Google+ Cinema Viewfinder: Movie Review: Frank Miller's Sin City: A Dame to Kill For (2014)

Thursday, August 21, 2014

Movie Review: Frank Miller's Sin City: A Dame to Kill For (2014)

by Tony Dayoub

Less dense than its already thin predecessor, Sin City: A Dame to Kill For feels like a vast improvement nonetheless. Almost a decade ago, Sin City seemed almost revolutionary in the way it capitalized on then innovative digital technology that allowed directors Robert Rodriguez and Frank Miller to shoot their movie on virtual, green-screen sets. Based on Miller's own graphic novel series, the film carried a certain irony. It was a black-and-white film noir homage with a stripped down, DIY sensibility despite hosting a cast of hip actors and utilizing cutting edge filmmaking techniques.

The results of Rodriguez's experimentation, however, were somewhat uneven. The splashes of color that granted Sin City its signature comic-book luridness were at times arbitrarily assigned. The strength of the anthology's individual stories depended largely on who was cast in what story and whether they were capable of wrapping their mouths around the anachronistic, hard-boiled dialogue. Actors who you thought might be up to it, like tough guy Michael Madsen, couldn't fall into the right rhythms. Has-been Mickey Rourke, on the other hand, found career redemption in the part of the film's mascot, Marv, a kind-hearted lug with an addled mind and a particularly violent manner of expressing himself.

The most successful of the new sequel's stories is the one that gives the movie its subtitle. "A Dame to Kill For" features the movie's most commanding performance, that of Sin City newcomer Eva Green as Ava Lord. Wealthy, manipulative and irresistible, the character is a perfect marriage of actor and role. Ava is reminiscent of Double Indemnity's Phyllis, a woman so carnal that Barbara Stanwyck's slinky stride could make you forget she wasn't naked. Green has the added advantage of contemporary cinematic mores which allow her to spend most of the film in the nude. But even for natural exhibitionists like actors, it is rare to find one so inarguably in control while so exposed. Within the last 50 years I can only think of one other, Sharon Stone in Basic Instinct. in the midst of torrid sexual power plays with both her lover Dwight (Josh Brolin taking over for Clive Owen) and crooked cop Mort (Christopher Meloni)—and even when directing her towering chauffeur Manute (Dennis Haysbert replacing the late Michael Clarke Duncan)—the movie's place of authority always lies with Ava, not an easy task for Green opposite such formidable actors and in such a stylized setting.

There is still an uneven quality to A Dame to Kill For. A thread featuring Joseph Gordon-Levitt as a card sharp with daddy issues feels weak. Maybe it's because it's derived from one of Miller's unpublished stories. Also, the adolescent-looking Gordon-Levitt will remind no one of John Garfield, Robert Mitchum, or any other noir icon. Jessica Alba still lacks the gravitas to get us to believe her stripper, Nancy Callahan, has the "balls" to transform herself into some sort of avenging angel. But A Dame to Kill For is largely successful because Rodriguez gives viewers more of what made the first film's best sequences so successful: more Rourke as Marv; more fetishistic, assertive femme fatales; and actors capable of delivering the florid dialogue successfully. To a one, there is not a single actor in this cast that flubs the kind of tough patter often associated with the bleak post-war genre.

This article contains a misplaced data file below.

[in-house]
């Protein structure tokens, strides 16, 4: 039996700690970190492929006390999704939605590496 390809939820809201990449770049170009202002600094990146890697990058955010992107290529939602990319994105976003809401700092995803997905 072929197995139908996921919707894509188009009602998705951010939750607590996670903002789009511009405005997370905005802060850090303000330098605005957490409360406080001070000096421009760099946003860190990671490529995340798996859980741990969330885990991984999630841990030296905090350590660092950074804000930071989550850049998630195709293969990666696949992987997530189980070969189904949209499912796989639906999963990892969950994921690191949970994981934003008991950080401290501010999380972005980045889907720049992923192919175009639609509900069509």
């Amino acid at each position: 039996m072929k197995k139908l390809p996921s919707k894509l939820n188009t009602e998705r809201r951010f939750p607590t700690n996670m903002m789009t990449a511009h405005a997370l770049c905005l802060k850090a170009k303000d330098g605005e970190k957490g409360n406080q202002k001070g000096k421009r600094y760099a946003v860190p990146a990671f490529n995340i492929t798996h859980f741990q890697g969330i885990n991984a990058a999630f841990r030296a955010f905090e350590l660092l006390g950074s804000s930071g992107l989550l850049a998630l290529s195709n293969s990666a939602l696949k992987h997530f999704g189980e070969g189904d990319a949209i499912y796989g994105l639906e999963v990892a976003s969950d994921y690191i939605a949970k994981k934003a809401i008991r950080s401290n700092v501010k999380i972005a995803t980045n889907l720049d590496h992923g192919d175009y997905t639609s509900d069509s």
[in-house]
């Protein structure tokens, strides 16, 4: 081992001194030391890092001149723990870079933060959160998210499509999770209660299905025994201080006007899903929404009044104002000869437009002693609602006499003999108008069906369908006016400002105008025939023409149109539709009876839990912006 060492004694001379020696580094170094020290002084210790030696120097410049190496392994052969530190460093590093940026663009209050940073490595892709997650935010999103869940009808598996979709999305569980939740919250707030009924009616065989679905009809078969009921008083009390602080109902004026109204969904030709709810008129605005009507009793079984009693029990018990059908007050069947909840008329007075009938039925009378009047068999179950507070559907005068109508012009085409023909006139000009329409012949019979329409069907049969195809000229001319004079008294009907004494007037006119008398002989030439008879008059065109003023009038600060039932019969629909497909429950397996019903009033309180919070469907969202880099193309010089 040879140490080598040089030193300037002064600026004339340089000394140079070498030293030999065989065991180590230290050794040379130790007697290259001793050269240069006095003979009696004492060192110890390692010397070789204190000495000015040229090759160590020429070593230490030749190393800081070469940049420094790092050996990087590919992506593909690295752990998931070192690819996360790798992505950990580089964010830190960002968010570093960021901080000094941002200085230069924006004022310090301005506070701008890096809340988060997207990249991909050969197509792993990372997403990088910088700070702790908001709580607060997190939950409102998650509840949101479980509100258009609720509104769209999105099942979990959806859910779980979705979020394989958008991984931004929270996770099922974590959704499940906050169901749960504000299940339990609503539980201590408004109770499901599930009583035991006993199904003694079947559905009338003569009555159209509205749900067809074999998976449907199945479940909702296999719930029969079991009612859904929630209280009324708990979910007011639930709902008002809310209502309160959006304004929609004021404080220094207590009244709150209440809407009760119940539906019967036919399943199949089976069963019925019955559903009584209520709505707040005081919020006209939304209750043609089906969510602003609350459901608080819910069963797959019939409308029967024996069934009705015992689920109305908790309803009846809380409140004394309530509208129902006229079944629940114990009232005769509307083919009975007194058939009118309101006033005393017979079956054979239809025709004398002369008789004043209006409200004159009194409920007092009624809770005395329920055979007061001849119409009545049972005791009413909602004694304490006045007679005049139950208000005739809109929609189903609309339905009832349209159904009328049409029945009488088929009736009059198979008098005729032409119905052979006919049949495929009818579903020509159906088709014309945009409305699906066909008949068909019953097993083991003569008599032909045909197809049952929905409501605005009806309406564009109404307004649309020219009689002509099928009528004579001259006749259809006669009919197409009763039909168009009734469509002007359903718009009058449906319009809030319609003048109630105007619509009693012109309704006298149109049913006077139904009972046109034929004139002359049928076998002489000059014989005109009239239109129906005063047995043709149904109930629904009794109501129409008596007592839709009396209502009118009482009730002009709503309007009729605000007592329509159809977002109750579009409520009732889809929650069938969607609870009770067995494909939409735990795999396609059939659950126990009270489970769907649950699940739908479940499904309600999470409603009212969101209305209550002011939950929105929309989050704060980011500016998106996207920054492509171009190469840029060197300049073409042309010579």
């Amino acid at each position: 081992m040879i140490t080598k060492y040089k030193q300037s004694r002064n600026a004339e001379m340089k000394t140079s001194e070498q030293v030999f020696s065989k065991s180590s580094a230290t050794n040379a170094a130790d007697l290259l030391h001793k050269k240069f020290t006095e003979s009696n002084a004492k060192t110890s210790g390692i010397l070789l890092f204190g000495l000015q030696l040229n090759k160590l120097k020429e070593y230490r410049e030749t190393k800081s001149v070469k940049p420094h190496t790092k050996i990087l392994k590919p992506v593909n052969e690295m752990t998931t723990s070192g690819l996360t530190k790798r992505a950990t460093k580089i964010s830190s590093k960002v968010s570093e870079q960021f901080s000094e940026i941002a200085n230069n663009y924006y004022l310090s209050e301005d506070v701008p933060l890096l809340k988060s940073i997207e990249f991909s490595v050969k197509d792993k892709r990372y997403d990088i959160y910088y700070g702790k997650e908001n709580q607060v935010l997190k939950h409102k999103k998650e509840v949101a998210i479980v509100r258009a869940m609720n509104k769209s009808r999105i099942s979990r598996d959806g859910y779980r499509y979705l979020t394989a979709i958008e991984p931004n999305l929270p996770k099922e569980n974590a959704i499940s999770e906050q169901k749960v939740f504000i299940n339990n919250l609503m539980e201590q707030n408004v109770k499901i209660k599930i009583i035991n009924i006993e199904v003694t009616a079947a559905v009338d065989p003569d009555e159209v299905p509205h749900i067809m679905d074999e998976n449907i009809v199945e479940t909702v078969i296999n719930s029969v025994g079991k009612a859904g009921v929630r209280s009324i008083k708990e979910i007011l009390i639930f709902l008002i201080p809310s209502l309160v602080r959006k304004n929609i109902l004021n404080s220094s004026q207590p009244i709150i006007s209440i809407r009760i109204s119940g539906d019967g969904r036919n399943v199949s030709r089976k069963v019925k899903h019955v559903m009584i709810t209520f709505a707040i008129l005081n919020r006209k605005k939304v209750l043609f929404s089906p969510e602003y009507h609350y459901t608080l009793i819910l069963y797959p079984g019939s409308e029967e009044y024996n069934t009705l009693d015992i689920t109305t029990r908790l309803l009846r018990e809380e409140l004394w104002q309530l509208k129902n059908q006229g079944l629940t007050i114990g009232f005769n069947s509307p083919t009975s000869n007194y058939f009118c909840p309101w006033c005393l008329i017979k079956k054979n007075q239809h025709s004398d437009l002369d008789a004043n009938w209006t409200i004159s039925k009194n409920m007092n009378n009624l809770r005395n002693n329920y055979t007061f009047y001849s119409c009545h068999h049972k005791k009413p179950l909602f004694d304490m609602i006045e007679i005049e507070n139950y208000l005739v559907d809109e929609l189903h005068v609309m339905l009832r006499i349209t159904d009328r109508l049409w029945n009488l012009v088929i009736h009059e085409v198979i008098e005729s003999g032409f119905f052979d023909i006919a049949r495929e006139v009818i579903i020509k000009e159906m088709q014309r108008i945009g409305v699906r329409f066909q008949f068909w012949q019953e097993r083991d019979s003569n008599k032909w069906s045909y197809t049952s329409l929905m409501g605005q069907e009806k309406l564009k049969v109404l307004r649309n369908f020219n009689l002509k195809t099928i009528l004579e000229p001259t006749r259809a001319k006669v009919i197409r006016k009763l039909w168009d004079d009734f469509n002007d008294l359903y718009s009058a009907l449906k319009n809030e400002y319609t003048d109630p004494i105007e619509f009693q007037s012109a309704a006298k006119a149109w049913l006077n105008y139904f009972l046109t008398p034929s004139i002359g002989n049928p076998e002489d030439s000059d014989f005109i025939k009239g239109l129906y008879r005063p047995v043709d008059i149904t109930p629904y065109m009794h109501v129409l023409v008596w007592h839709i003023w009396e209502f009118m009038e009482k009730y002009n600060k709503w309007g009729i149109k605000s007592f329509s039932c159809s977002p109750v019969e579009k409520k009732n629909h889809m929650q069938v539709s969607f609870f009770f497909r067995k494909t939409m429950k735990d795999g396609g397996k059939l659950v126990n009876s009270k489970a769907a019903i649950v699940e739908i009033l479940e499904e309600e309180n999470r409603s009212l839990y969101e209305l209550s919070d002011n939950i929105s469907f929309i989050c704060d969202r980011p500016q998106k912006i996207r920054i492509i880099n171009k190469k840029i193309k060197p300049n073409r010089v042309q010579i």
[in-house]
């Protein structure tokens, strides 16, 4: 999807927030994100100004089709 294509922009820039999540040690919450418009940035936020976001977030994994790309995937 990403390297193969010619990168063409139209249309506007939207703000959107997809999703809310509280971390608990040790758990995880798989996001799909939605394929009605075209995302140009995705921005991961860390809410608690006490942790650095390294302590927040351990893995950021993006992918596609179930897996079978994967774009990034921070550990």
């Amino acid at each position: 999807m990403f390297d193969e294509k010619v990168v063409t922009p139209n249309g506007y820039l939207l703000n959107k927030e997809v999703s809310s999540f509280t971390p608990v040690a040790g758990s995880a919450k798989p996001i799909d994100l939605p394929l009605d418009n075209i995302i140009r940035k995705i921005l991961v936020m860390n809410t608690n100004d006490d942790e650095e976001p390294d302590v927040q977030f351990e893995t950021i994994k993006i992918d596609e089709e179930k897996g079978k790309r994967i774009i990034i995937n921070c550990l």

Marv has a considerable amount of screen time in A Dame to Kill For fulfilling the role of comic relief and hired muscle as he helps both Dwight and Nancy in their respective quests for revenge. And the movie confidently begins in media res with a story starring the ugly mug, rarely taking the time to recap how A Dame to Kill For fits in with the previous Sin City. A good number of returning characters make notable cameos, principally the girls of Basin City's red-light district, Old Town: Gail (Rosario Dawson); twins Goldie and Wendy (both Jamie King); and the deadly Miho (now played by Jamie Chung). It's the Old Town sequences, populated by gun-strapped and sword-wielding prostitutes attired in fetishistic latex and leather, that provide the most fodder for the Sin City series' detractors. Theirs is not entirely a reductive assessment. Ultimately, the picture is sexist, maybe even misogynistic, but A Dame to Kill For is also a very expertly realized paean to a gritty kind of bygone glamour film blessed with a watershed performance by the talented Eva Green. There's not much more this writer could ask for.

1 comment:

Francisco Gonzalez said...

Im so there for this one...can't wait to see it, sounds like it'll give me exactly what I want!